Ioanna is a writer at TNW. She covers the full spectrum of the European tech ecosystem, with a particular interest in startups, sustainabili Ioanna is a writer at TNW. She covers the full spectrum of the European tech ecosystem, with a particular interest in startups, sustainability, green tech, AI, and EU policy. With a background in the humanities, she has a soft spot for social impact-enabling technologies.
Yes, you read correctly.
During Tesla’s Q1 earnings call on April 17, Lars Moravy, Tesla’s Vice President of Vehicle Engineering, commented on the recent fatal crash in Texas and proved that Elon Musk’s claims were, well, lies.
Musk had claimed via Twitter that Autopilot wasn’t enabled, and that it wouldn’t work on a street without lane lines, as was the case.
Your research as a private individual is better than professionals @WSJ!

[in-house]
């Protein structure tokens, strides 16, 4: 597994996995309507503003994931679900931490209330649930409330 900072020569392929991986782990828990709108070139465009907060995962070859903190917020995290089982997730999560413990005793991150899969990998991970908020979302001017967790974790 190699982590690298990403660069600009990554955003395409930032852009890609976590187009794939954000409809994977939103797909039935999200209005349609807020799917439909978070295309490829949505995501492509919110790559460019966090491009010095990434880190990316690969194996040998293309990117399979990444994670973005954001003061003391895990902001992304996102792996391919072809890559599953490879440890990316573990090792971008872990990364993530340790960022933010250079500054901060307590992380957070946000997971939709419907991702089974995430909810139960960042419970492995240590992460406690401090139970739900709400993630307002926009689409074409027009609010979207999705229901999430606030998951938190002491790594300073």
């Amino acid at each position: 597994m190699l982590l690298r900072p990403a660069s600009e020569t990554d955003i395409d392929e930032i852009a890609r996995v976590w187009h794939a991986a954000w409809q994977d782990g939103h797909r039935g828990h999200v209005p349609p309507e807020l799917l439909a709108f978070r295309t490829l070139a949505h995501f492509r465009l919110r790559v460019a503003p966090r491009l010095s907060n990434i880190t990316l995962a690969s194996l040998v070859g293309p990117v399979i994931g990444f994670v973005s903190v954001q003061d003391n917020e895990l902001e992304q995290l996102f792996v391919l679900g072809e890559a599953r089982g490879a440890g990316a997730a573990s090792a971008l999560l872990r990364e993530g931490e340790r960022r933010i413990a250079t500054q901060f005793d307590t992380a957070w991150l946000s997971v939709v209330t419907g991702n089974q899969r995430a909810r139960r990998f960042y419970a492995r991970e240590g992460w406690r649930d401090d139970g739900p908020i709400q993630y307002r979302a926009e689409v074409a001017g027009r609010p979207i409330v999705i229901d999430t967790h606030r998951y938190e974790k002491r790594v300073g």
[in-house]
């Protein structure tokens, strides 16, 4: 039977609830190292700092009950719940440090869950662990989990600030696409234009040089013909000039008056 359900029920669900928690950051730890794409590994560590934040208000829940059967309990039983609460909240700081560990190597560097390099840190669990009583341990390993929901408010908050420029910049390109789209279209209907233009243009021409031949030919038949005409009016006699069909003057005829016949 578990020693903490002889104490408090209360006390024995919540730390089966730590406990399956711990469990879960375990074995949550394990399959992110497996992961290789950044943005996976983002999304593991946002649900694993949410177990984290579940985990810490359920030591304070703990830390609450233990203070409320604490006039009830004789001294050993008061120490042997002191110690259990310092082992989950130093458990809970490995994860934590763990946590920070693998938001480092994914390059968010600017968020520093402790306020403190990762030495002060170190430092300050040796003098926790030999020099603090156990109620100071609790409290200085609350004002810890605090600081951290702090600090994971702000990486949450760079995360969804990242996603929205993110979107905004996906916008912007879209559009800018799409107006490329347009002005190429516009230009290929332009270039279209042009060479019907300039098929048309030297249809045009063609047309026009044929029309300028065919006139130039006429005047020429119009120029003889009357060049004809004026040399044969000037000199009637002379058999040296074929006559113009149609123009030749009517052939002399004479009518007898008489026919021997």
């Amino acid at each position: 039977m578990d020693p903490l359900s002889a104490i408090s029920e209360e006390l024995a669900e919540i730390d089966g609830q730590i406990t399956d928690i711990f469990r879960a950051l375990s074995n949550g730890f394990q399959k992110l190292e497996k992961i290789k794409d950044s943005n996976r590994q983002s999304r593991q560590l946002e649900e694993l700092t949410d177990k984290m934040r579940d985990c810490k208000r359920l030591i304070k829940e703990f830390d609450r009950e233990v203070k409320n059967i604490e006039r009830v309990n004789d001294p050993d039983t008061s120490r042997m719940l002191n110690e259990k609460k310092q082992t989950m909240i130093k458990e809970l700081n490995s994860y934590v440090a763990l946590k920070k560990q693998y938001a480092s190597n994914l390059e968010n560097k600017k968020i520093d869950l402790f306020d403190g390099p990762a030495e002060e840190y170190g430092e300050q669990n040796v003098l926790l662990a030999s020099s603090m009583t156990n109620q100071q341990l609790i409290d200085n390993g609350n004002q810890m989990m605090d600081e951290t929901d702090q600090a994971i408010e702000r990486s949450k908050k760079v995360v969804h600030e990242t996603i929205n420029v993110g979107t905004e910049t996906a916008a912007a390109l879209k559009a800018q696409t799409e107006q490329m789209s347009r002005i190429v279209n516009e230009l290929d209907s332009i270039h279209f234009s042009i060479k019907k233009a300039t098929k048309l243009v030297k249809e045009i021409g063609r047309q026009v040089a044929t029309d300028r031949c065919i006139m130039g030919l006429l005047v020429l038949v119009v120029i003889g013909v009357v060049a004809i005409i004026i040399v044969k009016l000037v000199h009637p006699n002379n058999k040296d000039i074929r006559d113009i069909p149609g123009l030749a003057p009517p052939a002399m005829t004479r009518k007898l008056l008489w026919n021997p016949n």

Data logs recovered so far show Autopilot was not enabled & this car did not purchase FSD.
Moreover, standard Autopilot would require lane lines to turn on, which this street did not have.
— Elon Musk (@elonmusk) April 19, 2021
According to a transcript of the earnings call, he blamed again the media for deception and characterized the allegations against Autopilot as “completely false.”
Ironically, Moravy confirmed that at least one of Autopilot’s features – adaptive cruise control – was on before the crash occurred.
Nevertheless, he said that “Autosteer (another feature of Autopilot) did not and could not engage on the road condition that… <pause> as it was designed,” partly supporting Musk’s claims.
Similarly, he added that there was likely someone on the driver’s seat, based on the deformed steering wheel and the unplugged seatbelts post-crash.
Yet again, these comments bring more questions than answers.
Do EVs excite your electrons? Do ebikes get your wheels spinning? Do self-driving cars get you all charged up?
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